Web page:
Goldfish fire drill
April 24, 2012 4:58 AM   Subscribe

Help my small apartment-dwelling friend come up with a fire evacuation plan for her goldfish.

We live in a multi-story apartment building. Every three or four months some joker pulls the fire alarm, and after trooping down multiple flights of stairs we spend an hour socializing outside.

This happened a few days ago and one of the little kids (about 5 years old) was visibly upset because she and her mom left the goldfish (just one, but in a small filtered aquarium) upstairs. I understand her plight...I bring my dogs with me and it would upset me to leave them behind. I saw them this morning, and mom says the kid's still worried.

So, I'm looking for a way to get a goldfish out of a small tank and down five flights of indoor fire escape stairs without killing said goldfish. Back in my unregulated youth, I'd have popped it and some water into a zip top bag. Is there a better way now?

Disclaimer! Please don't think that if there was really a fire, mom and kid would spend 20 extra minutes accommodating the goldfish. What we're looking for is a realistic way to get my young buddy past this little emotional bump in the road. If she'll sleep better by seeing a brown paper bag that says "Fishy's fire kit" that only contains a solo cup and a baggie, that's a win. It has to be realistic though, because they'll probably try their own fire drill.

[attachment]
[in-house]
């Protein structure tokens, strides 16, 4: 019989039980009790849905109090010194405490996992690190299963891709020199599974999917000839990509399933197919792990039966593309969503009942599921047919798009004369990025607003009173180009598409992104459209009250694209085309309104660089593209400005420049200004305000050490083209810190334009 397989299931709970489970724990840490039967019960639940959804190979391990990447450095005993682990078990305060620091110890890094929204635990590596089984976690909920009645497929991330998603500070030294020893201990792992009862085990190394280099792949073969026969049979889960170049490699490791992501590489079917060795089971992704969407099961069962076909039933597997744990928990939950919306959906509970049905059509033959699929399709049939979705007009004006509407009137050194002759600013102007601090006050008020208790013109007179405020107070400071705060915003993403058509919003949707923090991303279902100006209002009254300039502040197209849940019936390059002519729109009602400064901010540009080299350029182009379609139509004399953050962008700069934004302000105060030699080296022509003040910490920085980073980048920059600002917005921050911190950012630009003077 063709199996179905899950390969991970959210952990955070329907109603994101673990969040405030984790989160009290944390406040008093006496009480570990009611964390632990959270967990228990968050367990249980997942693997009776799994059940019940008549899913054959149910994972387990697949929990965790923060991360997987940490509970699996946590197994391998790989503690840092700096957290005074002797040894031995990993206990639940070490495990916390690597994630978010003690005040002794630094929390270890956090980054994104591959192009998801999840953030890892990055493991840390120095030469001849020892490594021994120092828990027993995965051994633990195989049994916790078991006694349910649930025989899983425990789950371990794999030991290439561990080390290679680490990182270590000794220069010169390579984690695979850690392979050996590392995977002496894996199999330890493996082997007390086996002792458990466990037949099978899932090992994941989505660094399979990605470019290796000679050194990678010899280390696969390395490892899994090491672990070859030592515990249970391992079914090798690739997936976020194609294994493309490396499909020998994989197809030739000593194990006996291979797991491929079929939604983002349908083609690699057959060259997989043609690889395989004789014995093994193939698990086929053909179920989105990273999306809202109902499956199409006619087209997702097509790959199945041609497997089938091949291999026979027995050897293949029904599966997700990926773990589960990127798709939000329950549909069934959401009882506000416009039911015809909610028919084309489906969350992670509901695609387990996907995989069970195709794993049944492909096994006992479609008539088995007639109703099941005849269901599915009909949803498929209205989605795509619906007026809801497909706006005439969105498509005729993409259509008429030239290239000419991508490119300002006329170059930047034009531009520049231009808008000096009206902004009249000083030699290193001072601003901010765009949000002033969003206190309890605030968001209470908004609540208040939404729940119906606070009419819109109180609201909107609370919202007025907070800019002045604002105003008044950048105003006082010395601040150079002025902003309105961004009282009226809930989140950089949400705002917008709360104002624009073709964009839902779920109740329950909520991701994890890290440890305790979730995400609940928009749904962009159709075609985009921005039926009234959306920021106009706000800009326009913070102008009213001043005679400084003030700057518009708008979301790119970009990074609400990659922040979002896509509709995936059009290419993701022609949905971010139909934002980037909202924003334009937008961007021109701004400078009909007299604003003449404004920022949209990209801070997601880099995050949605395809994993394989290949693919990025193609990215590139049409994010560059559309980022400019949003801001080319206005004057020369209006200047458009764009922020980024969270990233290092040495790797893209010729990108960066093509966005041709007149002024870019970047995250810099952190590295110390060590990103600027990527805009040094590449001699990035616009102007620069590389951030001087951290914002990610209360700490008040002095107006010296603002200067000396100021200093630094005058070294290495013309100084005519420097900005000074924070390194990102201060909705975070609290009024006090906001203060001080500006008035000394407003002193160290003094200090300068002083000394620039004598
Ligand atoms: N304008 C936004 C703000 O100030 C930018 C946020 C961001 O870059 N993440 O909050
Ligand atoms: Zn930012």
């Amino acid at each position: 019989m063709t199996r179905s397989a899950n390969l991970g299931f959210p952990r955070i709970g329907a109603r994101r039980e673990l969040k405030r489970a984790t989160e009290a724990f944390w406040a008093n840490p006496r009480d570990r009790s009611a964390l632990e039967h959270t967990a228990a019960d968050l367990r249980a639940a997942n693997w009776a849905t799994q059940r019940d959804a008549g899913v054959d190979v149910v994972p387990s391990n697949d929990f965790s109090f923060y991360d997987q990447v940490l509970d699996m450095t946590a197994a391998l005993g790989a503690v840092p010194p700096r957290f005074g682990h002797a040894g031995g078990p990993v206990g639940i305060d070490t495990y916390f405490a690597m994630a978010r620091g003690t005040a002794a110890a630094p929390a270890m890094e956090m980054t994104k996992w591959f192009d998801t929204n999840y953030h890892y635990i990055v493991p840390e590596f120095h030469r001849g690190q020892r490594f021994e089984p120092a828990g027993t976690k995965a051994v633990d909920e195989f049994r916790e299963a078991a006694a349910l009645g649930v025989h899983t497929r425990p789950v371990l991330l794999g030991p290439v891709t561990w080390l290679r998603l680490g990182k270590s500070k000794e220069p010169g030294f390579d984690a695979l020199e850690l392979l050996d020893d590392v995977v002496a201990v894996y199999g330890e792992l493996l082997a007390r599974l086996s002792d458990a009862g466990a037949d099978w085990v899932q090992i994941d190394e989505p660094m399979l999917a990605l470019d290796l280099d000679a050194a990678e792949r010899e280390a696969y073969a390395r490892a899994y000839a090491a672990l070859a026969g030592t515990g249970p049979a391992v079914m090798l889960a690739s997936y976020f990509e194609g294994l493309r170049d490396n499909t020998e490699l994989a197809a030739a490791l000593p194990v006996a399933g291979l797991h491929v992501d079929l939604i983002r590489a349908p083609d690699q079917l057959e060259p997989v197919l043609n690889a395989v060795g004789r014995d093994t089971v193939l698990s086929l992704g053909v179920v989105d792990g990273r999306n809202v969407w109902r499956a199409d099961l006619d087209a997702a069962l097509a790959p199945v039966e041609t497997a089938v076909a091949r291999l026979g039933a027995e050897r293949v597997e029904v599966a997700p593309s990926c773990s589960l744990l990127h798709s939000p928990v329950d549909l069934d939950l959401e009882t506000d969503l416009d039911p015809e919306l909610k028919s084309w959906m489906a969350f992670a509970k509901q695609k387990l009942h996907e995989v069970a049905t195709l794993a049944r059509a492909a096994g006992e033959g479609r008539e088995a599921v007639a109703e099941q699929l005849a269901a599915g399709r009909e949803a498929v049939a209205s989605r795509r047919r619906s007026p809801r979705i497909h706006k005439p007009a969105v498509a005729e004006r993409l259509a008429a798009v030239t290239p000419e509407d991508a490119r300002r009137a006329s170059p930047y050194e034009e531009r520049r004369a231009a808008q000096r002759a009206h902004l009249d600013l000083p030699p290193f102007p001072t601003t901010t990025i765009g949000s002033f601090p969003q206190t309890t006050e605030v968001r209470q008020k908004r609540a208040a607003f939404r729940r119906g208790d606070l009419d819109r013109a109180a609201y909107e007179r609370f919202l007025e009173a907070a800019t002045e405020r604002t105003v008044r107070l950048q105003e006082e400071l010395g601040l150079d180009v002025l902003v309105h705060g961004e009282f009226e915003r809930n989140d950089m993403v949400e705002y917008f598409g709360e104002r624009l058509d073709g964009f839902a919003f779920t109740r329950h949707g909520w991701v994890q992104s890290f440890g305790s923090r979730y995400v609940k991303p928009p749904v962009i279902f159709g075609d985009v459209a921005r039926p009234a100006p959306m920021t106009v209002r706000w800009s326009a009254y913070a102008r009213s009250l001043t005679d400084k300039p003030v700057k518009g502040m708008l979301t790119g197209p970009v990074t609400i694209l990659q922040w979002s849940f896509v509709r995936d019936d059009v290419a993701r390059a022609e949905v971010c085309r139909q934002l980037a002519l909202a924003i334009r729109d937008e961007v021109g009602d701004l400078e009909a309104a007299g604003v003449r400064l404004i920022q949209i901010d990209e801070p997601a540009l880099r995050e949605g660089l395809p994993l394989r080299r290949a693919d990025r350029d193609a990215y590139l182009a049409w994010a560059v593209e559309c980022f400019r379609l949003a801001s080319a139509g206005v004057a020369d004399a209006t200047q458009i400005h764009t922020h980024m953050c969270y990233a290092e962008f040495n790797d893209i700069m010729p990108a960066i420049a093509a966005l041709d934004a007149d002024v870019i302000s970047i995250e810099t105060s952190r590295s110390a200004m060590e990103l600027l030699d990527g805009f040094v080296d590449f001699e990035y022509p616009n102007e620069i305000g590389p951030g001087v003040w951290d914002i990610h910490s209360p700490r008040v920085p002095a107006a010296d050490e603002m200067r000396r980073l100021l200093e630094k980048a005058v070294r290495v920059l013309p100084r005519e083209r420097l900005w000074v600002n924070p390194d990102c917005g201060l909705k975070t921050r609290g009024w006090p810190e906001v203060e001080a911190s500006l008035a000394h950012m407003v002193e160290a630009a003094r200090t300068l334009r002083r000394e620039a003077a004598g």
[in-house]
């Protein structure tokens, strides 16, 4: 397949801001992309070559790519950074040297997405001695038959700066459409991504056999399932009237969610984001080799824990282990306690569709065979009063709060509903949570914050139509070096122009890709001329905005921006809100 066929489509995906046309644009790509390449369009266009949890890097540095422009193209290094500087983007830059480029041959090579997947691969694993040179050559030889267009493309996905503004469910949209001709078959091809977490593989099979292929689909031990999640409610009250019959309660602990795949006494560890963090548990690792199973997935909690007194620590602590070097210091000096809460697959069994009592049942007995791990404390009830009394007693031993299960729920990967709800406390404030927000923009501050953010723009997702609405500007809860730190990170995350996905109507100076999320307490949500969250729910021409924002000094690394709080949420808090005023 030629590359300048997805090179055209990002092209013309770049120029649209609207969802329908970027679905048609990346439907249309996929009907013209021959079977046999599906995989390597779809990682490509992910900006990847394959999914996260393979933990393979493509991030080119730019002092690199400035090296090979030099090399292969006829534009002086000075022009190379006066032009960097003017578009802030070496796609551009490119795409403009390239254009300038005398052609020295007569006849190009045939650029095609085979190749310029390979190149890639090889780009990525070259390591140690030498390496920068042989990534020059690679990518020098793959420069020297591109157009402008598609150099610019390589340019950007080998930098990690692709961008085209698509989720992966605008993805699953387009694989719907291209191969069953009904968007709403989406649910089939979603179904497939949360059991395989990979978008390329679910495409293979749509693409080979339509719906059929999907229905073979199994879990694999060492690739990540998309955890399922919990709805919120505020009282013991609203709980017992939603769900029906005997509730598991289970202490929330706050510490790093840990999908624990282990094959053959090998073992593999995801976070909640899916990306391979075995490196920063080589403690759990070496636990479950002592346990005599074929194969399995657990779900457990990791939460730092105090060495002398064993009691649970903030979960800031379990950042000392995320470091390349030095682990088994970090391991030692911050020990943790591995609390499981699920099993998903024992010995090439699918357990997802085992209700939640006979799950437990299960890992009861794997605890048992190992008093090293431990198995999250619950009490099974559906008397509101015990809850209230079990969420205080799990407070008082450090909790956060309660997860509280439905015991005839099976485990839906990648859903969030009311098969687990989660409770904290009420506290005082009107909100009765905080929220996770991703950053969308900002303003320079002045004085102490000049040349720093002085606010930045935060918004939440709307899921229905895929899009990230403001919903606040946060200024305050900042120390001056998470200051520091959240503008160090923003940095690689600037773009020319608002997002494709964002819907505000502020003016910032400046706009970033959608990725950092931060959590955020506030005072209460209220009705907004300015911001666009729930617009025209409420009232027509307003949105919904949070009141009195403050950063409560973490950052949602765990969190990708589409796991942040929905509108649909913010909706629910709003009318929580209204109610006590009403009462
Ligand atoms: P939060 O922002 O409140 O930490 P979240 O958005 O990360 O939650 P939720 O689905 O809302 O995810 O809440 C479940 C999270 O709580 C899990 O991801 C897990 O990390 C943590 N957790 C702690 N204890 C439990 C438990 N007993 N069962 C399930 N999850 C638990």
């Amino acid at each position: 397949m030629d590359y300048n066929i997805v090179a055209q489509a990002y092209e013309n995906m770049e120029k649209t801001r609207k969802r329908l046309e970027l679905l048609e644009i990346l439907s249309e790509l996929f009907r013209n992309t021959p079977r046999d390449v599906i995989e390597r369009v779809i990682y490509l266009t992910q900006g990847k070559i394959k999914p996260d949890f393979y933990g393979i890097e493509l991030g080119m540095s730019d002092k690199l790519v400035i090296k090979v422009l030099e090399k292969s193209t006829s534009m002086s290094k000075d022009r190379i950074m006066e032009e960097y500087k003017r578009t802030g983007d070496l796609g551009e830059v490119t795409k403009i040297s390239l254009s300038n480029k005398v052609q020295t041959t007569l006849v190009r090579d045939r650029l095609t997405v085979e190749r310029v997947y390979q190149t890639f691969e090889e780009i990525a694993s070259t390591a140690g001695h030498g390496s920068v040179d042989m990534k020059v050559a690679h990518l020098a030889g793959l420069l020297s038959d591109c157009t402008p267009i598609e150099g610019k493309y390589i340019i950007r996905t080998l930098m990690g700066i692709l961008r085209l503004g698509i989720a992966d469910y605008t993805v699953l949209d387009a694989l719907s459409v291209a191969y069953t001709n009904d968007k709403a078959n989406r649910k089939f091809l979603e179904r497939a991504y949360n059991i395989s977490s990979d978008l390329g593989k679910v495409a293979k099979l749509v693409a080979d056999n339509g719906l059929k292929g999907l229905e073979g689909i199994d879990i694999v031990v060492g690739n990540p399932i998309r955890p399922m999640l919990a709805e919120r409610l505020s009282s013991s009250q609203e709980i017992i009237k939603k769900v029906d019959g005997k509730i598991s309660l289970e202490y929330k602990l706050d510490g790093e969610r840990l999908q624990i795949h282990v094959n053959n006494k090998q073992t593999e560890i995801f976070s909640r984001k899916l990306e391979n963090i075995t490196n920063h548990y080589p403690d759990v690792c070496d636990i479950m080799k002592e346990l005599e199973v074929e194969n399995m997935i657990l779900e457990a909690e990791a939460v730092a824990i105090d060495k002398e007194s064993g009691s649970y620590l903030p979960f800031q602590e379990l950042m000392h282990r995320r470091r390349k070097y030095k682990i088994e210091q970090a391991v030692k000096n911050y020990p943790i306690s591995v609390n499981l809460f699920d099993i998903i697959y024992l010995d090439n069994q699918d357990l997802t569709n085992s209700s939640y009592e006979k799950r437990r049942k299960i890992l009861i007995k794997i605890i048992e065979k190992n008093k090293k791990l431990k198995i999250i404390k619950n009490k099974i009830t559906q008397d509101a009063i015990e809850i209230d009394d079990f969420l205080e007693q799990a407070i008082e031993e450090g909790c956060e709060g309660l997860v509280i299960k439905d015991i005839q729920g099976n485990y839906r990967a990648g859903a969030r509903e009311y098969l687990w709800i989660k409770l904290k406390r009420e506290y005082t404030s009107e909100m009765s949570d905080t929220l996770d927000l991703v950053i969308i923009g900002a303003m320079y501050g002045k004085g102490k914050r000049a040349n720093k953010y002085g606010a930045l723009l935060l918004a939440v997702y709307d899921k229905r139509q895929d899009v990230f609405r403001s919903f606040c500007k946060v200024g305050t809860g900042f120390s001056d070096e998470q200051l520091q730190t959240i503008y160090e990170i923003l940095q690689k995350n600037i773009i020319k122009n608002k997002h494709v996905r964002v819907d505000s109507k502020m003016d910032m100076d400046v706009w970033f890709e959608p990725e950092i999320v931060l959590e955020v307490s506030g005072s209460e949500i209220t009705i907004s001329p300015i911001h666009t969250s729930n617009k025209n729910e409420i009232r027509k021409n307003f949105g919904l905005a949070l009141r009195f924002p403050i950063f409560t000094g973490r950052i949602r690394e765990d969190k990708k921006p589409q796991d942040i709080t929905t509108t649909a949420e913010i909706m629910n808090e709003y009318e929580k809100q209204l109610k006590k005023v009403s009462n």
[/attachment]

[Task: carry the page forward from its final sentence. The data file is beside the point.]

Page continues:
posted by ladygypsy to Pets & Animals (15 answers total) 2 users marked this as a favorite
Best answer: Any rigid container (preferably one with a handle and a securely fastened, but not airtight lid) should work for transport.

I would also look into getting a couple packages of aeration tablets which are typically used to keep baitfish alive for extended periods while fishing. (I'm assuming these would be safe for aquarium fish, though you should definitely check the Internets for better advice).
posted by RonButNotStupid at 5:15 AM on April 24, 2012

Best answer: Any pet supply store will sell little plastic small animal carriers like this one. I'd look carefully into how to safely transfer the goldfish and keep it alive--I think water temperature changes can be dangerous, for instance, and it would be good to know whether, for an hour, the aeration tablets or something like them that RonButNotStupid mentioned would be needed.
posted by not that girl at 5:38 AM on April 24, 2012

Best answer: Can she allocate a smallish round tupperware, perhaps having perforated the lid a bit with a nail, and use it to scoop fish and water together up out of tank?

This is an adorable AskMe. Hug that kid for us when you see her.
posted by fingersandtoes at 5:41 AM on April 24, 2012 [2 favorites]